In a world becoming increasingly superficial where we are losing touch with the deep knowledge our ancestors held to help those touched by the wyllt-ness of Fairyland be it through trauma, loss, enchantment or some silly mistake, we have never had a greater need for the stories of Gwyn ap Nudd and the gwyllon. For the healing power of art.

Castle Hill from Fairy LaneSOURCES

Bromwich, Rachel (ed) The Triads of the Island of Britain (University of Wales Press, 2014)
Bromwich, Rachel and Evans, Simon D. (eds) Culhwch and Olwen (University of Wales, 1998)
Davies, Constance ‘Classical Threads in Orfeo’ The Modern Language Review, Vol 56, No 2, (Modern Humanities Research Association, April 1961)
Davies, Sioned (transl.) The Mabinogion (Oxford University Press, 2007)
Evans, J. Gwengobryn The Black Book of Carmarthen (Lightning Source UK Lmtd, 1907)
Friedman, John Block ‘Eurydice, Heurodis and the Noon-Day Demon’ Speculum, Vol 41, Vol 1 (Medieval Academy of America, 1966)
Hunt, Edward Eyre Sir Orfeo (Forgotten Books, 2012)
Pennar, Meirion (transl.) The Black Book of Carmarthen (Llanerch Enterprises, 1989)
Skene, William F. The Four Ancient Books of Wales (Forgotten Books 2007)
Thomas, Neil ‘The Celtic Wild Man Tradition and Geoffrey of Monmouth’s Vita Merlini: Madness or Contemptus Mundi?’ in Arthuriana Vol. 10, No. 1 (Spring 2000)
Tolstoy, Nikolai The Quest for Merlin (Sceptre, 1985)

Gwyn ap Nudd and Gwallog ap Lleenog: One Brother Dies and the Other Lives On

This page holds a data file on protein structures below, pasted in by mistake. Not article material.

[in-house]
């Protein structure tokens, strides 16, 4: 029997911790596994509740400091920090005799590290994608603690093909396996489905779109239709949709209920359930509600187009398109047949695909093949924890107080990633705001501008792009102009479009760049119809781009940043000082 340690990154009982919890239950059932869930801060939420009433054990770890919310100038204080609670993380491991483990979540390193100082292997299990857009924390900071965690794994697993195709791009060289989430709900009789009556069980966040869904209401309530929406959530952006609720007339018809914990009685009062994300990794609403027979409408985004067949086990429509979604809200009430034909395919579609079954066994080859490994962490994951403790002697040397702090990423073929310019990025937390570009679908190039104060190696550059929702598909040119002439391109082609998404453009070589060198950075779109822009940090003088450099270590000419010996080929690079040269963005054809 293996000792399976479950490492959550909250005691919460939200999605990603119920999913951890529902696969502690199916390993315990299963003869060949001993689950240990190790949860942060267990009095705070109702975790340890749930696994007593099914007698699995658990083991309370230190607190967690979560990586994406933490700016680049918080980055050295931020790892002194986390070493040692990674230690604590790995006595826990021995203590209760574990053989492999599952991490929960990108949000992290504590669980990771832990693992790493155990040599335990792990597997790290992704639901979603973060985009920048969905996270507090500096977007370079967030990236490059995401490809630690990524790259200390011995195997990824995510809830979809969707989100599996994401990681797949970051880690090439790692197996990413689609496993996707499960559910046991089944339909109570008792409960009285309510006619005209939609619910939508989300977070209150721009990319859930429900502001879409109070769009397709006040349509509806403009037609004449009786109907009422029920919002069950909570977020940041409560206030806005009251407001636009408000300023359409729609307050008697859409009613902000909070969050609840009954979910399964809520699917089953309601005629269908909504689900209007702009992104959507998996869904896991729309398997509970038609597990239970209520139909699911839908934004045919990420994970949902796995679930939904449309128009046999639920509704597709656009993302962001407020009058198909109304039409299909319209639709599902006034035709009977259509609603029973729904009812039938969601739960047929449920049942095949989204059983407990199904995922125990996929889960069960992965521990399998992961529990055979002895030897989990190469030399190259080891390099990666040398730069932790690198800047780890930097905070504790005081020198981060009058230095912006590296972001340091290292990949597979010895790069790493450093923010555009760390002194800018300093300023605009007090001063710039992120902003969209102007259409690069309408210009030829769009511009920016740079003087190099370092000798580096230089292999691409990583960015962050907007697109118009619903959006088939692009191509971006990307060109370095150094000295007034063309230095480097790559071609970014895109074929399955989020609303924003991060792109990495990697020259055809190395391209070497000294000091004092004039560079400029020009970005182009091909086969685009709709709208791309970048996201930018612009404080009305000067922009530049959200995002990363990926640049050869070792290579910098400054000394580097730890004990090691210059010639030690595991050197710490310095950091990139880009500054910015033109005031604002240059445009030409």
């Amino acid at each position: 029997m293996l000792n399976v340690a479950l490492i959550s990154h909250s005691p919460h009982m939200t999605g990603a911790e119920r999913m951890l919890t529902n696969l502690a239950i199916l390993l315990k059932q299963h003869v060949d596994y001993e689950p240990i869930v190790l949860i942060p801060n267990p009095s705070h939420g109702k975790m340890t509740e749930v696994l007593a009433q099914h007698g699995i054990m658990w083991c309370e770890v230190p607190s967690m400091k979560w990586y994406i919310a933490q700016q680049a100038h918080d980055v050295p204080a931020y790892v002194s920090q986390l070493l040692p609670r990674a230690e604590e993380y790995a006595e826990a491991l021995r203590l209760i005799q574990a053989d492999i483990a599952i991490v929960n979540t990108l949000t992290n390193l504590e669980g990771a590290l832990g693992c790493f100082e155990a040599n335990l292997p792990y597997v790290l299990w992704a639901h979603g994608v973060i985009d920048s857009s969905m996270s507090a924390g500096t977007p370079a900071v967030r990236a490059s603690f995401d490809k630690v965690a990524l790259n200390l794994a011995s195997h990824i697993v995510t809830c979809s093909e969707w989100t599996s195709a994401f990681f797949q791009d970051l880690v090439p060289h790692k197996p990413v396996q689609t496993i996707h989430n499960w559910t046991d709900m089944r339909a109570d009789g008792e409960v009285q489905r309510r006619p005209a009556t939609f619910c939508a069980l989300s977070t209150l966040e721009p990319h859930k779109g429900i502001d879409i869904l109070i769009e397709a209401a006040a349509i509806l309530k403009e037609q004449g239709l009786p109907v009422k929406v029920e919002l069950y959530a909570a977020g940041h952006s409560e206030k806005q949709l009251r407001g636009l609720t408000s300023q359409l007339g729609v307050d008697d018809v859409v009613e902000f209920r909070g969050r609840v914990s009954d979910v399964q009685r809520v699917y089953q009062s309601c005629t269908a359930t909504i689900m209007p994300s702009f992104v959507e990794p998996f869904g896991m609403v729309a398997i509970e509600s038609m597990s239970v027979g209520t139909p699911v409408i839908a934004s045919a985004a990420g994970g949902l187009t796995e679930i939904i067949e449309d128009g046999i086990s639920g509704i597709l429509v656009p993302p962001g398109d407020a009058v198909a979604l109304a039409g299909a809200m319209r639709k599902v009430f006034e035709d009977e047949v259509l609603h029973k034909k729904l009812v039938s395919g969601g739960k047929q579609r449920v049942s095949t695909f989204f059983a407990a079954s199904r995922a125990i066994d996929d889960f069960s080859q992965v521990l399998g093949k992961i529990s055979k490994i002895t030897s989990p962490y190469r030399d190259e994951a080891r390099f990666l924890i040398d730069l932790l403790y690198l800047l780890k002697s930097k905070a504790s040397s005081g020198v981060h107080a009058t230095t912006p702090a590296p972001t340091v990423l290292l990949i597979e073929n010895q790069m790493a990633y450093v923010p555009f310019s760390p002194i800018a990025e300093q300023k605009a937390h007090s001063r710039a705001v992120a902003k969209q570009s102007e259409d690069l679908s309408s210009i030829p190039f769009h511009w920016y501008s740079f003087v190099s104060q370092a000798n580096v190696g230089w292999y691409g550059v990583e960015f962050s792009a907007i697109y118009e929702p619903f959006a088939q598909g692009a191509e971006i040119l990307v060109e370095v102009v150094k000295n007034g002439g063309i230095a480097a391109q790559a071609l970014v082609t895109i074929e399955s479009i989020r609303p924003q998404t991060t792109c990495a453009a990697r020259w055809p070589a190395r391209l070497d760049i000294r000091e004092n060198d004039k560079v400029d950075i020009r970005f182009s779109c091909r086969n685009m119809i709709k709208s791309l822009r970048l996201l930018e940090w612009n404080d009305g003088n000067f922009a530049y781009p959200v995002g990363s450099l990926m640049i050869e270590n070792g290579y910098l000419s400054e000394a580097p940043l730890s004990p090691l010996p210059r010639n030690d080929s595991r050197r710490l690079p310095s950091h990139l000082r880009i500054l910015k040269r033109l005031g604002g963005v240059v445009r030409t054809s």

In The Conversation of Gwyn ap Nudd and Gwyddno Garanhir, Gwyn states his presence at the death of Gwallog ap Lleenog ‘From a long line of princes / Grief of the Saxons’. Gwallog is a descendant of Gwyr y Gogledd ‘The Men of the North’. His descent on his father’s side is recorded in the Harleian Genealogies. ‘[G]uallauc map Laenauc map Masguic clop map Ceneu map Coyl hen.’ This places him amongst the lineage of Coel Hen (Old King Cole).

More importantly within the context of my research on Gwyn ap Nudd and the Old North, Gwyn, Gwallog and Caradog are mentioned as half-brothers through their shared descent on the maternal side from Tywanwedd in Descent of the Saints. Tywanwedd is the daughter of Amlawdd Wledig, a Welsh prince who may have ruled on the border of Herefordshire.

These three brothers appear again in an entry in Peniarth MS 132: ‘Gwyn ap Nudd greiddyei (?) ap Lludd. He went to Llew ap Llyminod Angel. He went between sky and air. He was brother to Caradog Freichfras and Gwallog ap Lleenog. He and they had the same mother.’

Between Sky and Air

Between Sky and Air

In Geraint son of Erbin Caradog, Gwallog, Gwalchmai and Owain son of Nudd appear alongside Arthur as ‘guarantors’ of Edern son of Nudd after he is mortally wounded by Geraint. Caradog and Edern appear together as Arthur’s ‘counsellors’ in The Dream of Rhonabwy. This brings to light further familial links.